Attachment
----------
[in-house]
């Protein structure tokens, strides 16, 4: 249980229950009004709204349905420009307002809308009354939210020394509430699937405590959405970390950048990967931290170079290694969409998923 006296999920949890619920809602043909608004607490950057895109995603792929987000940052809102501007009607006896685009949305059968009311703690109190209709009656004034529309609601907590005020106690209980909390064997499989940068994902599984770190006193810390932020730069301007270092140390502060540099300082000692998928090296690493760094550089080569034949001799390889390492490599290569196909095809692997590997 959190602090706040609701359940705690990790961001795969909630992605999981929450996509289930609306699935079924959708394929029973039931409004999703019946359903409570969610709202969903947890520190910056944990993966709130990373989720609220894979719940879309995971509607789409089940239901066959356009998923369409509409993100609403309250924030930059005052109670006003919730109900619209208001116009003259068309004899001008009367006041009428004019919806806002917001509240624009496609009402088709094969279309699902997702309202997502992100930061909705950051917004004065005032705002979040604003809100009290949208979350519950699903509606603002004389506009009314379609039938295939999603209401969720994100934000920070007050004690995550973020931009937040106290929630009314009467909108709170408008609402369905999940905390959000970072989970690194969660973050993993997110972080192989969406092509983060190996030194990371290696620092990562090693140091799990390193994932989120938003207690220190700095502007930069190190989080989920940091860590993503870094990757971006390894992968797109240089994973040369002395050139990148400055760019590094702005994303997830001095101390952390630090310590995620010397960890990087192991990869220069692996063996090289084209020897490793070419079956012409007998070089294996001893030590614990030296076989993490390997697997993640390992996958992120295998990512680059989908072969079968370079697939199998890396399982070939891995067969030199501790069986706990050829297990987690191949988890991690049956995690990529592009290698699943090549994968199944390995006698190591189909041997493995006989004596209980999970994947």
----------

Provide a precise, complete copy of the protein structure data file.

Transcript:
[in-house]
């Protein structure tokens, strides 16, 4: 249980229950009004709204349905420009307002809308009354939210020394509430699937405590959405970390950048990967931290170079290694969409998923 006296999920949890619920809602043909608004607490950057895109995603792929987000940052809102501007009607006896685009949305059968009311703690109190209709009656004034529309609601907590005020106690209980909390064997499989940068994902599984770190006193810390932020730069301007270092140390502060540099300082000692998928090296690493760094550089080569034949001799390889390492490599290569196909095809692997590997 959190602090706040609701359940705690990790961001795969909630992605999981929450996509289930609306699935079924959708394929029973039931409004999703019946359903409570969610709202969903947890520190910056944990993966709130990373989720609220894979719940879309995971509607789409089940239901066959356009998923369409509409993100609403309250924030930059005052109670006003919730109900619209208001116009003259068309004899001008009367006041009428004019919806806002917001509240624009496609009402088709094969279309699902997702309202997502992100930061909705950051917004004065005032705002979040604003809100009290949208979350519950699903509606603002004389506009009314379609039938295939999603209401969720994100934000920070007050004690995550973020931009937040106290929630009314009467909108709170408008609402369905999940905390959000970072989970690194969660973050993993997110972080192989969406092509983060190996030194990371290696620092990562090693140091799990390193994932989120938003207690220190700095502007930069190190989080989920940091860590993503870094990757971006390894992968797109240089994973040369002395050139990148400055760019590094702005994303997830001095101390952390630090310590995620010397960890990087192991990869220069692996063996090289084209020897490793070419079956012409007998070089294996001893030590614990030296076989993490390997697997993640390992996958992120295998990512680059989908072969079968370079697939199998890396399982070939891995067969030199501790069986706990050829297990987690191949988890991690049956995690990529592009290698699943090549994968199944390995006698190591189909041997493995006989004596209980999970994947």